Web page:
• Pastor’s Discount: One of the two spouses or single applicant is a part-time or full-time minister (20-40 hours/week) as defined by the IRS
  • Military Discount: One of the two spouses or single applicant is in a branch of the military on active duty, and the combined income of both spouses is $70,000 or less
  • Second Adoption Discount: The family is adopting through America World for a second, third, fourth time
  • (A family or individual can only redeem one discount, even if they are eligible for more than one)
Refunds and Transfers

The agency is transparent about which fees are refundable and transferrable, and which are not. See this page for details: The biggest payment, the bulk of the placement fee, is not paid until the child is in the adoptive family’s care, which helps prevent the need for a refund or transfer. If a family is matched with a birthmother through another agency while enrolled with AWA, AWA will cover the post-placement services with the first installment of the program fee paid when entering the pool.

The Bad


Many prospective adoptive families will not meet the agency’s standards of sexual orientation and faith identity. In addition, each country has its own eligibility requirements that must be met. America World Adoption believes children should only be placed into Christian families with a heterosexual marriage or single heterosexual individual. In addition, one of the parents, or the individual, must affirm one of AWA’s four specific statements of faith:

  1. The Bible is the inspired, only infallible, written word of God.
  2. There is one true God, eternally existent in three persons: Father, Son, and Holy Spirit.
  3. Jesus was born of a virgin, lived a sinless life, died an atoning death, and was resurrected.
  4. All are sinful and need justification by grace through faith and rebirth by the Holy Spirit for salvation.
Openness Requirements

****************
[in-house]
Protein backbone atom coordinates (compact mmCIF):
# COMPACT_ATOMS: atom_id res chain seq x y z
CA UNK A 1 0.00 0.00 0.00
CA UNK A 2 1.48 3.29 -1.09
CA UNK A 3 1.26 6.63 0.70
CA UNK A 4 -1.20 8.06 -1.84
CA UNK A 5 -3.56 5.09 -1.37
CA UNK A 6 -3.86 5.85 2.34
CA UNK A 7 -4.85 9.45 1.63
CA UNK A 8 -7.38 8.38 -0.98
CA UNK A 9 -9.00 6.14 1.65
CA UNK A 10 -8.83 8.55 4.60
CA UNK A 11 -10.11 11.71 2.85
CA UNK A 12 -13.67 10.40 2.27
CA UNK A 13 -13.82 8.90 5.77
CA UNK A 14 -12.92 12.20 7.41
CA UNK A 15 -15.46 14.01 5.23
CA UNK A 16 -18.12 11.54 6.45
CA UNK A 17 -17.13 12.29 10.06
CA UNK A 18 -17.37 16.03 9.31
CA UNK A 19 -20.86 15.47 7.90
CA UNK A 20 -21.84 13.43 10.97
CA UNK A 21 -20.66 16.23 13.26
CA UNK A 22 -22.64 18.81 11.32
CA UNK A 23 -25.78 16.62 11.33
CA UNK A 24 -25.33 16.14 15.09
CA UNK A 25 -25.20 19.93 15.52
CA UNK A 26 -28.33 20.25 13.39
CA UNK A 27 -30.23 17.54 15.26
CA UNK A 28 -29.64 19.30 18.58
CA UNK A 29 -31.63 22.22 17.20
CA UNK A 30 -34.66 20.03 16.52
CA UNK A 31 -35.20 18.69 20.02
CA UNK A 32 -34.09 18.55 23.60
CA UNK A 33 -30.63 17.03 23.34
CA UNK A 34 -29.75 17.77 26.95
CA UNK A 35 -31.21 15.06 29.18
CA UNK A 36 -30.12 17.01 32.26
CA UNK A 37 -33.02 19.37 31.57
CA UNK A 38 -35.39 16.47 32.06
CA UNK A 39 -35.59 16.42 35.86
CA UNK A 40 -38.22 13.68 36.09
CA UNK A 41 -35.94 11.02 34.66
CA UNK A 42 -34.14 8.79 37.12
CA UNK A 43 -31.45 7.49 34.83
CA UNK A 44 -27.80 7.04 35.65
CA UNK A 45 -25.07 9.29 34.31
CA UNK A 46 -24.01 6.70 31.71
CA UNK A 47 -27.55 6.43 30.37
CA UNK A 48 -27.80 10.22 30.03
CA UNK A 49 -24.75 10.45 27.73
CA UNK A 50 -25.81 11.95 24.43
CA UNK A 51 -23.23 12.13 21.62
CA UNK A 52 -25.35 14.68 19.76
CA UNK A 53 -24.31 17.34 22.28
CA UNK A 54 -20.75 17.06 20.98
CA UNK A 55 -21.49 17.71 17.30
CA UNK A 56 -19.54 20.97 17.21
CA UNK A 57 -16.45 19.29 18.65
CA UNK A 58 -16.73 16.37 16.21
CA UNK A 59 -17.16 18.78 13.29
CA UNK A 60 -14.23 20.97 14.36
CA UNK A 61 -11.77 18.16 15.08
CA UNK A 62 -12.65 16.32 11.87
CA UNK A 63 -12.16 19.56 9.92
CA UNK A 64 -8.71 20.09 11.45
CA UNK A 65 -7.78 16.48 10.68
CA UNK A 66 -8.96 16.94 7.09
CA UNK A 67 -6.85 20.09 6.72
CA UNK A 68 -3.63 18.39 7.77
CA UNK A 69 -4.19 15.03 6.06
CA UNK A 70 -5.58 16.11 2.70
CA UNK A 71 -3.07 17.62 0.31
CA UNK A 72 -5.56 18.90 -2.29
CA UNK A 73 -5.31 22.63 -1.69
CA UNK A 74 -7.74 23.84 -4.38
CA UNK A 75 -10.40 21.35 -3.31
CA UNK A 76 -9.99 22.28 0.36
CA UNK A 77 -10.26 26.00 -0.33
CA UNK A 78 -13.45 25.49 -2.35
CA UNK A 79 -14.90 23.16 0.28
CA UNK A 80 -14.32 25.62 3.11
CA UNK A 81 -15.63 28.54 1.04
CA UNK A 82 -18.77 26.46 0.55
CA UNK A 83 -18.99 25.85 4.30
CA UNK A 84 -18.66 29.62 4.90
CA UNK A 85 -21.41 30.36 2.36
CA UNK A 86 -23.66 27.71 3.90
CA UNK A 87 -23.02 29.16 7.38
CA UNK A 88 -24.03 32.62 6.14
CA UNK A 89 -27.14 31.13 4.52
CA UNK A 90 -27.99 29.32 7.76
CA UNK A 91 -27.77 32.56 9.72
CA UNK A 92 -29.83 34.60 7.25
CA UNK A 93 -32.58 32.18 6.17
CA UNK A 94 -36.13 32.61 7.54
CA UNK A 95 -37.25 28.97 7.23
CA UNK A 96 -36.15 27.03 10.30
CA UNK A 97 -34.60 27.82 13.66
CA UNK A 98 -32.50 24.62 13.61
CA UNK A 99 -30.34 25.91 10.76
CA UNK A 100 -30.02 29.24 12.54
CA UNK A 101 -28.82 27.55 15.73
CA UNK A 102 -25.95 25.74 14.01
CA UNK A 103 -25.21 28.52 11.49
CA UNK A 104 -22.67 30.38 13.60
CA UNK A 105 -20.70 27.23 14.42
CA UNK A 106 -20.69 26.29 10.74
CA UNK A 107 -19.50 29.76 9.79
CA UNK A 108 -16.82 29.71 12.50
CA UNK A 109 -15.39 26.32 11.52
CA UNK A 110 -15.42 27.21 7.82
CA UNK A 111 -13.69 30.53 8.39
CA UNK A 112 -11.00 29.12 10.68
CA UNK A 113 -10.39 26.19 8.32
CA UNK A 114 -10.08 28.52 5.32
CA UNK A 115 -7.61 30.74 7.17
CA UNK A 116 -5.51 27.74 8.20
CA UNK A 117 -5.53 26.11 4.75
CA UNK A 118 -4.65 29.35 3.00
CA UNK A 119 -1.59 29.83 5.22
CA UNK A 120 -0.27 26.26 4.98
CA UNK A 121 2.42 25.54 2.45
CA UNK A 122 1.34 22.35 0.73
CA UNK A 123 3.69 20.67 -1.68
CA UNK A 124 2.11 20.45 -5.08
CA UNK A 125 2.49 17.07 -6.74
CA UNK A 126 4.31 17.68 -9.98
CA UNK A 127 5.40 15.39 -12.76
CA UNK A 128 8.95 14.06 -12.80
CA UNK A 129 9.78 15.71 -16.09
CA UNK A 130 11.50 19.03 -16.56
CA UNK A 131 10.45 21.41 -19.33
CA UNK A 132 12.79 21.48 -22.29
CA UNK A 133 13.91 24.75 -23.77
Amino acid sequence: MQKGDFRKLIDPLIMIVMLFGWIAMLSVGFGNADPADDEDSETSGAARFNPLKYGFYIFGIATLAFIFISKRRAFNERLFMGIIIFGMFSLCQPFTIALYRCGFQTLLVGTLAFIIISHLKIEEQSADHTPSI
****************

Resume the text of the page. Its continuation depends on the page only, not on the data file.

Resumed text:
While most agencies encourage a degree of openness in adoption, AWA requires it of adoptive families placing domestically. This may not be a common deterrent, as the majority of both birth and adoptive parents desire a level of openness – but it is a limiting criterion nonetheless. All families must agree to:

  • If she requests, meet the birthmother prior to the child’s birth and schedule follow-up meetings as desired
  • If the birthmother requests placement directly from the hospital after birth, visit her and be present at the hospital at discharge
  • Allow the birthmother to keep the family profile book
  • Provide updates about the child with letters and photos quarterly the first year, twice yearly the second year, and annually each year until age 18.

The Bottom Line

America World Adoption has a strong international adoption program supplemented by outreach efforts and continual networking in the countries it works with. This kind of stability is a good sign in the often-unpredictable realm of international adoption. They have their bases covered, too, with accreditation in nearly half the U.S. states and representation in many more. Just be prepared to affirm a statement of faith and be ready for a wait of up to two (or more!) years before bringing a child home.